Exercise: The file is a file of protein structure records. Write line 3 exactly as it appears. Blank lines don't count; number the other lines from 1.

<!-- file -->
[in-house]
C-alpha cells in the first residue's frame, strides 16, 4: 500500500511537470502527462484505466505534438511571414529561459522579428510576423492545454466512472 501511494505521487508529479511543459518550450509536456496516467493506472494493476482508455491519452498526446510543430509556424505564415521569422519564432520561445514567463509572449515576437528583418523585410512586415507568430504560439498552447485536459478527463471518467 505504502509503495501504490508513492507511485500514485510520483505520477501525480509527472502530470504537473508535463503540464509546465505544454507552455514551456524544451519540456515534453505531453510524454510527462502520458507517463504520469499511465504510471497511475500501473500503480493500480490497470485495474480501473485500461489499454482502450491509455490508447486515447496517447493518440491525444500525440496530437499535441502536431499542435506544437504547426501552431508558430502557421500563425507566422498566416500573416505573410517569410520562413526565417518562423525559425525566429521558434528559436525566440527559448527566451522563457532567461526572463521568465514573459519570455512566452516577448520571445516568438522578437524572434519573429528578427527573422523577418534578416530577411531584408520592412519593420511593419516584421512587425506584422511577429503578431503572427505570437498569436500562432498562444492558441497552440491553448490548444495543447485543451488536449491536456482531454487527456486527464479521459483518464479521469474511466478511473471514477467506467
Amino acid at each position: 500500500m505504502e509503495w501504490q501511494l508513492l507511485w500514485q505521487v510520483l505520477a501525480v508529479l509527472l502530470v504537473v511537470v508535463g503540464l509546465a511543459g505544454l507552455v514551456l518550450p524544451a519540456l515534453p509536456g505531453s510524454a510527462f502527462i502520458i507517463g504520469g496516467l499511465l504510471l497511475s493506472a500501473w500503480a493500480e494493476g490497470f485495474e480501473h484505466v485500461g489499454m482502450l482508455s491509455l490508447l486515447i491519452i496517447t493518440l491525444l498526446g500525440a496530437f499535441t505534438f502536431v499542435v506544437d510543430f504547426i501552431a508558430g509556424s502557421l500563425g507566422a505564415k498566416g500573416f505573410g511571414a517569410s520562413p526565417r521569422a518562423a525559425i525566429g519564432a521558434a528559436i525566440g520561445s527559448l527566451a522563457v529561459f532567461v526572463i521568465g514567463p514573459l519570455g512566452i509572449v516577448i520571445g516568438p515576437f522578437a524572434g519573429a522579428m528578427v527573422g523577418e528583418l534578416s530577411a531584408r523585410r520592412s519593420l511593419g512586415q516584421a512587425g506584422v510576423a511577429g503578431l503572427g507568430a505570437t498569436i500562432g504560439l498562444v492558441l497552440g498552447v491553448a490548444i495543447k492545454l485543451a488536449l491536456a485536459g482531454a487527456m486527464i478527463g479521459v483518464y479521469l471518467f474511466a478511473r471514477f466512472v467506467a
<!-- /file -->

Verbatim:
Amino acid at each position: 500500500m505504502e509503495w501504490q501511494l508513492l507511485w500514485q505521487v510520483l505520477a501525480v508529479l509527472l502530470v504537473v511537470v508535463g503540464l509546465a511543459g505544454l507552455v514551456l518550450p524544451a519540456l515534453p509536456g505531453s510524454a510527462f502527462i502520458i507517463g504520469g496516467l499511465l504510471l497511475s493506472a500501473w500503480a493500480e494493476g490497470f485495474e480501473h484505466v485500461g489499454m482502450l482508455s491509455l490508447l486515447i491519452i496517447t493518440l491525444l498526446g500525440a496530437f499535441t505534438f502536431v499542435v506544437d510543430f504547426i501552431a508558430g509556424s502557421l500563425g507566422a505564415k498566416g500573416f505573410g511571414a517569410s520562413p526565417r521569422a518562423a525559425i525566429g519564432a521558434a528559436i525566440g520561445s527559448l527566451a522563457v529561459f532567461v526572463i521568465g514567463p514573459l519570455g512566452i509572449v516577448i520571445g516568438p515576437f522578437a524572434g519573429a522579428m528578427v527573422g523577418e528583418l534578416s530577411a531584408r523585410r520592412s519593420l511593419g512586415q516584421a512587425g506584422v510576423a511577429g503578431l503572427g507568430a505570437t498569436i500562432g504560439l498562444v492558441l497552440g498552447v491553448a490548444i495543447k492545454l485543451a488536449l491536456a485536459g482531454a487527456m486527464i478527463g479521459v483518464y479521469l471518467f474511466a478511473r471514477f466512472v467506467a